One of the key elements of blood transfusion is the availability to safe blood (products). A sustainable national blood programme assists in ensuring a safe and adequate blood supply. Globally, half of the annual blood donations are collected in high-income countries from various types of donors (voluntary unpaid, family/replacement and paid. Although, national blood supplies are >99.9% based on voluntary unpaid blood donations, 40 countries, however, collect only <25% from voluntary unpaid blood donors. In general, there are also wide differences in the efficiency of blood collection across countries and income groups. In a number of low-income countries, especially in the Sub Saharan African region, 20% of blood donations are not tested for transfusion-transmissible infections (HIV, hepatitis B, hepatitis C and syphilis) and some of the tests used are not reliable, while this region is heavily affected by HIV. The minority of whole blood is separated into blood components in these countries also, which therefore limit their capacity to provide patients with the different blood components. And importantly, only a small number of low-income countries have a national haemovigilance system to monitor and improve the safety of the transfusion process.
Global Blood Safety
This WP is intended to look at the 'big picture'. We exchange information and coordinate action programs by individuals or organizations with knowledge and expertise in transfusion medicine and related disciplines. We develop and coordinate international collaborations including scientific studies and offer a global network. We discuss the current blood safety issues from the different regions and the future role of convalescent plasma for treating new epidemics, like Ebola.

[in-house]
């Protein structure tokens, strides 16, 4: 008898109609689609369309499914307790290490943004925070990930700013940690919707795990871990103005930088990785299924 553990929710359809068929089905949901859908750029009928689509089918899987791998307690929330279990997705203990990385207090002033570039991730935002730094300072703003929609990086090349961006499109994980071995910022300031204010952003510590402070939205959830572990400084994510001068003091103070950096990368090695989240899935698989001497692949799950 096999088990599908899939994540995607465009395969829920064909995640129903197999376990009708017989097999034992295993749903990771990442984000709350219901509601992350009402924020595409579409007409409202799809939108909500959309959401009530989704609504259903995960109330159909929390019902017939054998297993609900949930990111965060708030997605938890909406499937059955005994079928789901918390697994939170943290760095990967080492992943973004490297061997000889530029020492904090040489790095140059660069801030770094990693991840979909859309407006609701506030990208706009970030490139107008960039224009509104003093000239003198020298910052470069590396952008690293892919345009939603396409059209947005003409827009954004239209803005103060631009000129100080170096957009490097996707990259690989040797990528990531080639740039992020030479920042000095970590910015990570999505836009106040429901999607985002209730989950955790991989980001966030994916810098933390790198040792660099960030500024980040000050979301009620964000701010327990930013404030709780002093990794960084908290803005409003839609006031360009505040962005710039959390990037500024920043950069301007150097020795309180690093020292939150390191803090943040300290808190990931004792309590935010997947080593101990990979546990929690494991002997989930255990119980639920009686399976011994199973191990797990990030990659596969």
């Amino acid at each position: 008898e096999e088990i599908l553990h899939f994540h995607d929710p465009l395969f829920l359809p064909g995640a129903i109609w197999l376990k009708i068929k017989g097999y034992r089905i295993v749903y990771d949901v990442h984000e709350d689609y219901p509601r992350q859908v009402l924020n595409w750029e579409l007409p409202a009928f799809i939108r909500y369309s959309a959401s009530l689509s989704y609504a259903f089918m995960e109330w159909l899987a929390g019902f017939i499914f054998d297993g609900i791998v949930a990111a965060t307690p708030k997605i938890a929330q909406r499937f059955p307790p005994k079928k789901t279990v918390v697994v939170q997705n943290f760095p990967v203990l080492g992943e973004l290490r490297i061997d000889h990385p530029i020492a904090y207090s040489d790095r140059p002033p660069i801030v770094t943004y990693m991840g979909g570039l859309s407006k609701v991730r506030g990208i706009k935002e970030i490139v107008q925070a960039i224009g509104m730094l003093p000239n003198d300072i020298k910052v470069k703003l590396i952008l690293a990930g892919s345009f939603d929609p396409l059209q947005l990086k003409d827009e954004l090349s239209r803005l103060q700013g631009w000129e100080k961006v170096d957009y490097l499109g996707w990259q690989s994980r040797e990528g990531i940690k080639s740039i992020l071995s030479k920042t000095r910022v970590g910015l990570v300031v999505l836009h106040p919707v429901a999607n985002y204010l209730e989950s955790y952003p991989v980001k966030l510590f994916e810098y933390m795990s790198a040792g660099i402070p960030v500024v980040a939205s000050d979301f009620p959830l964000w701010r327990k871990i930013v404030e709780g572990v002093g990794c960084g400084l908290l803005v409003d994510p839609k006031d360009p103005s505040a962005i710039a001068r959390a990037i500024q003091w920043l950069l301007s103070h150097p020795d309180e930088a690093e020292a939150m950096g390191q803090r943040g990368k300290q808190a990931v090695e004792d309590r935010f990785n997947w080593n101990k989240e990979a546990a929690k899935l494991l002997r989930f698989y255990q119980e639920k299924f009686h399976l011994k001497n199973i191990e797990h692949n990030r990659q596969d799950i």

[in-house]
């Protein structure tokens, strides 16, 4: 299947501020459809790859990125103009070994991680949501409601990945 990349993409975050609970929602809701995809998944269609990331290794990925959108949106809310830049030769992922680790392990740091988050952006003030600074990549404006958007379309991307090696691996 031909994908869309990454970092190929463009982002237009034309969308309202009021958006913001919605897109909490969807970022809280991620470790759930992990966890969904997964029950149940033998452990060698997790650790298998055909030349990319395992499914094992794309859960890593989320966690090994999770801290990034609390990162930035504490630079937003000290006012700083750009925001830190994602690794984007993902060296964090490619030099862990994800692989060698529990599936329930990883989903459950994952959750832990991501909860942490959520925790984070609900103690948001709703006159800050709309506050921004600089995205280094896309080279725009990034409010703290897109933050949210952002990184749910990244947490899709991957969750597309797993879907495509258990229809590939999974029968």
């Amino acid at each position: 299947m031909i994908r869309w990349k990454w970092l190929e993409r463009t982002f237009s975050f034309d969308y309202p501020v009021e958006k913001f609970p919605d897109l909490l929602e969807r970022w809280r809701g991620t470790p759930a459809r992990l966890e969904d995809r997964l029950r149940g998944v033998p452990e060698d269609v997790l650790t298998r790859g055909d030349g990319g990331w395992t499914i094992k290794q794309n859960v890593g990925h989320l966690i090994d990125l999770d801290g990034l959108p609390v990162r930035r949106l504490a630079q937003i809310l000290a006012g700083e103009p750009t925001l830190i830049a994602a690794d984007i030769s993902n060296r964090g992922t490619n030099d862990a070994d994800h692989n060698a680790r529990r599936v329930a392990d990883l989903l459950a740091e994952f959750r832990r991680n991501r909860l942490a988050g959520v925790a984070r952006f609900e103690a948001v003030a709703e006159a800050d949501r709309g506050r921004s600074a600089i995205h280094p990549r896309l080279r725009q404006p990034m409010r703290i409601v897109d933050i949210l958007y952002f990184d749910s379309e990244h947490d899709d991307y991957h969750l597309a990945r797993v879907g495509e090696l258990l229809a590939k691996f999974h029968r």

Our Chairperson is Martin Smid.
We meet at the ISBT congresses, publish reports and papers and bring together experts and professionals in Global Blood Safety for the development of new projects.
Any ISBT member can join the WP, but a selection process is established, because we need to promote a global balance between all members. Any interested candidate should submit a short CV to our Chairperson. Membership is divided in the following groups:
- Individual ISBT members.
- Institutional members who will be individual representatives of organizations or government bodies that are Affiliated Members of ISBT.
- Observers, individuals or representatives who are not ISBT members or representatives of Affiliated Members of ISBT, but who are invited participants, or who have an interest in the WP GBS. Observer status is limited to a two-year term which is not renewable.
- Corporate Members, representatives of commercial companies with interest and activity related to global blood safety (maximum of two representatives from each Corporate member).